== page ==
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The Reason I Dated a Lesbian Was to Share Christ

The Reason I Dated a Lesbian

Photo: ©Katerina Holmes from Pexels via Canva.com

When I was a single man during the 90s, I worked a third-shift, dead-end job at a glue factory. There were about thirty employees, three of whom were practicing lesbians. I was grateful to have the job, but it was a difficult place to work for many reasons. Two of them had no interest in me, but one did, so I asked her out on several dates. She accepted.

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My Lesbian Workmates

One of the lesbians was my enemy, not because she was a lesbian, but because she was an angry woman who seemingly hated everyone. Her name was Charlie. She was former military, and there was no question in my mind that she could beat me up, though I was pretty fit during this season of my life. Another of the lesbians was under the management of a lot of medication, primarily incoherent and hyper-insecure. I felt sorry for both of these ladies for different reasons.

The third lesbian was social, easy to like, and fun to engage with in conversation. We talked about all sorts of things. Dead-end production jobs are mind-bending bores, so your workmates can make all the difference in the world. Then throw in the tension of working in a primarily unregenerate environment makes “friend picking” problematic. Of course, we have Christ, and He’s our advantage: we’re operating from a position of strength; we can befriend anyone for the gospel’s sake.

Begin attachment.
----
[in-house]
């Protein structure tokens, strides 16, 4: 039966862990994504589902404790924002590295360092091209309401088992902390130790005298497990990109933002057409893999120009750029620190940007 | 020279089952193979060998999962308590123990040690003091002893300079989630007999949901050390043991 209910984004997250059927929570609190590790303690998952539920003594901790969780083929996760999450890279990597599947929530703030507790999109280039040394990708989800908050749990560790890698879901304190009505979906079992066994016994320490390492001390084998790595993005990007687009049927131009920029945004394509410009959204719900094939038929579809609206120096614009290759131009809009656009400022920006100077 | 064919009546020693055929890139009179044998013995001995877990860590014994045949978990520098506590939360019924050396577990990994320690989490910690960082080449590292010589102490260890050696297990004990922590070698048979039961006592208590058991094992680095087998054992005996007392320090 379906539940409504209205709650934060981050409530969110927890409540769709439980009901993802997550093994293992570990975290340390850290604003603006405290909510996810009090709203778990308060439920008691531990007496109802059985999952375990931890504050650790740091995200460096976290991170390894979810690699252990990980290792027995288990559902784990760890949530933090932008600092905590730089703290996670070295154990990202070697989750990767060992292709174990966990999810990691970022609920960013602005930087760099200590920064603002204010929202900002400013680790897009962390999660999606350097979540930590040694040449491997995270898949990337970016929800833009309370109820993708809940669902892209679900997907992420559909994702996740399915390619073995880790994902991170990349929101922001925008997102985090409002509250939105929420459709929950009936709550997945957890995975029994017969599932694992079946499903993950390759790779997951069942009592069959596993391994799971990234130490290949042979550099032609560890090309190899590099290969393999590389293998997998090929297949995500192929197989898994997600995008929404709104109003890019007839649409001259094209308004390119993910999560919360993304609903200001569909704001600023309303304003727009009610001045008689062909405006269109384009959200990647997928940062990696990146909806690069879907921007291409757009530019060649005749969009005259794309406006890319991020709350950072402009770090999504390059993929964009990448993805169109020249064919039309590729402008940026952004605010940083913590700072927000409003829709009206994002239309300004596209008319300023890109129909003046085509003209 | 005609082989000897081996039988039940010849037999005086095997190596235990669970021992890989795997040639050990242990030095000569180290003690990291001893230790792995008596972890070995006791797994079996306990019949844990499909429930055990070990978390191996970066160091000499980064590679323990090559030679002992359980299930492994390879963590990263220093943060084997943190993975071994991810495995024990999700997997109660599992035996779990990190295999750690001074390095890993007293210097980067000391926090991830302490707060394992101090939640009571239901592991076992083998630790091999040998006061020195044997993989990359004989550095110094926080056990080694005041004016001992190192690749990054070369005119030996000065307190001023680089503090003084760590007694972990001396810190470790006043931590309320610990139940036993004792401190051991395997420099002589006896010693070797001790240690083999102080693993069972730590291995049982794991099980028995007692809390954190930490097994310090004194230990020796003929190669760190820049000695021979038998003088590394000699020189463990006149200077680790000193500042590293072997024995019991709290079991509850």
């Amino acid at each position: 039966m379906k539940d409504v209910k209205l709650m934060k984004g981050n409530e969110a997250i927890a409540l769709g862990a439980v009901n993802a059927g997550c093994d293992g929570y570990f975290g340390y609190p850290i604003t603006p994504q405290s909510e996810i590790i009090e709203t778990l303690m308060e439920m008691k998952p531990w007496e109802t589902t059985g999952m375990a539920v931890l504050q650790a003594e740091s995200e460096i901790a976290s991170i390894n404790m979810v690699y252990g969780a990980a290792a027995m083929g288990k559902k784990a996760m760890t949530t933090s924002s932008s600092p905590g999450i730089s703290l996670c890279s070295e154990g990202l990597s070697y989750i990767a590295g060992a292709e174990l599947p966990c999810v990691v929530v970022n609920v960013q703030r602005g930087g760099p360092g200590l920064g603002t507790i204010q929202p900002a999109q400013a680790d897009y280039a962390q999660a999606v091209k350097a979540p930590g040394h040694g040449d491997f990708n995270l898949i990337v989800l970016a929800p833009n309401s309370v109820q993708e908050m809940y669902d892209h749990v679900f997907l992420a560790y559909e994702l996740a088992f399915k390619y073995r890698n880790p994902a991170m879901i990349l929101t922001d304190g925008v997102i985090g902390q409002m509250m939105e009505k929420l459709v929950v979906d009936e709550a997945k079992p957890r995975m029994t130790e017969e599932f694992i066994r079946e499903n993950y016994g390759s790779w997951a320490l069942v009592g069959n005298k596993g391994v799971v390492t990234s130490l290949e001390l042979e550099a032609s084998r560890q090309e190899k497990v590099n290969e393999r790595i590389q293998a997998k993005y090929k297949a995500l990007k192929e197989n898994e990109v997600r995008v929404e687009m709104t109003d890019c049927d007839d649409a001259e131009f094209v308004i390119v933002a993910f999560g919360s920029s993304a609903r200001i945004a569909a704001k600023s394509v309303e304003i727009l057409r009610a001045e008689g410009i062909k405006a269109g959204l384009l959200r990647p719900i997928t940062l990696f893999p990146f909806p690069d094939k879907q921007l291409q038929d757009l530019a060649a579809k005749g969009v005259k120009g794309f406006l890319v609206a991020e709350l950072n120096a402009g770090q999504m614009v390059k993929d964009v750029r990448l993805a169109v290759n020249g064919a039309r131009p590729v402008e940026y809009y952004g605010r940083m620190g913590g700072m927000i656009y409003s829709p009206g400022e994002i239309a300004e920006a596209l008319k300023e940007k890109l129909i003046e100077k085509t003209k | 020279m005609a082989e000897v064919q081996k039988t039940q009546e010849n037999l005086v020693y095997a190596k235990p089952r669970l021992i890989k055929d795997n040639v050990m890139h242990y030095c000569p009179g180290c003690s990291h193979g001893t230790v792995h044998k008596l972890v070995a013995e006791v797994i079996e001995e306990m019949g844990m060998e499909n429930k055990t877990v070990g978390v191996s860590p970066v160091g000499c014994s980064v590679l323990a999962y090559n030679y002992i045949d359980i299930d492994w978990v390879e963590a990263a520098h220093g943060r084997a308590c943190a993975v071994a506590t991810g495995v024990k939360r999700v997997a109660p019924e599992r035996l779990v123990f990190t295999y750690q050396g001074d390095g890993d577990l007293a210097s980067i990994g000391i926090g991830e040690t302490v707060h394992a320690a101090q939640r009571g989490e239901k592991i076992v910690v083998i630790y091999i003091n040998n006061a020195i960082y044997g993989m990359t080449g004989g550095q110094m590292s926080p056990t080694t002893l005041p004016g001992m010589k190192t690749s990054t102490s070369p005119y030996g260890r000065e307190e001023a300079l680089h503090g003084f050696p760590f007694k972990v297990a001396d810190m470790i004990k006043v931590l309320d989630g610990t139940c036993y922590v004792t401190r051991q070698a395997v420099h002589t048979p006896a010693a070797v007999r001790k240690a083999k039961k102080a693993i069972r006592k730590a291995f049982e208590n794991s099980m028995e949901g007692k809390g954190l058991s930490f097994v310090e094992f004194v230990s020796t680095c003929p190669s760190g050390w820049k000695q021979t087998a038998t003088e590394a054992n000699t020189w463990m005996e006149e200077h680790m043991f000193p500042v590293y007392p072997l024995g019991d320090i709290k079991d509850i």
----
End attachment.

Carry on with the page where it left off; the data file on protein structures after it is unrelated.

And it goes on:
I immediately struck up a relationship with Laurie, hoping the Lord would create an opportunity to share Christ with her. God was merciful; we hit it off and enjoyed being with each other. She was curious about my religion, and I was curious about her life and lifestyle, particularly her lesbianism. It was one of those rare moments where I had unlimited time with a lesbian, at least while at work. After a few weeks, I mustered up the courage to ask her on a date. She said, “Yes.” Praise God. We dated three or four times—on a picnic, played basketball, and ate at Pizza Hut and Ruby Tuesdays.

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The Way of Death

We not only got along nicely, but there was no temptation to sin sexually with her since we both liked girls. I was grateful to God for this mercy. I intrigued her, and she most definitely intrigued me. My ultimate goal was to understand her. I wanted to figure out what was happening inside her head while giving her a better perspective on life and religion. Her only understanding of Christians is that they hated her. Of course, there is the “religion is a crutch” mantra, too.

I could not accomplish what I wanted with her while working on the production line because we needed undistracted downtime to chat. And there was the glue to make, but the Lord was merciful with that too. On one of our last dates, she told me her life story. It was not a surprise to learn that she had been molested multiple times by her uncle, which is not always the story of people who choose a gay lifestyle, but her story was not unusual either.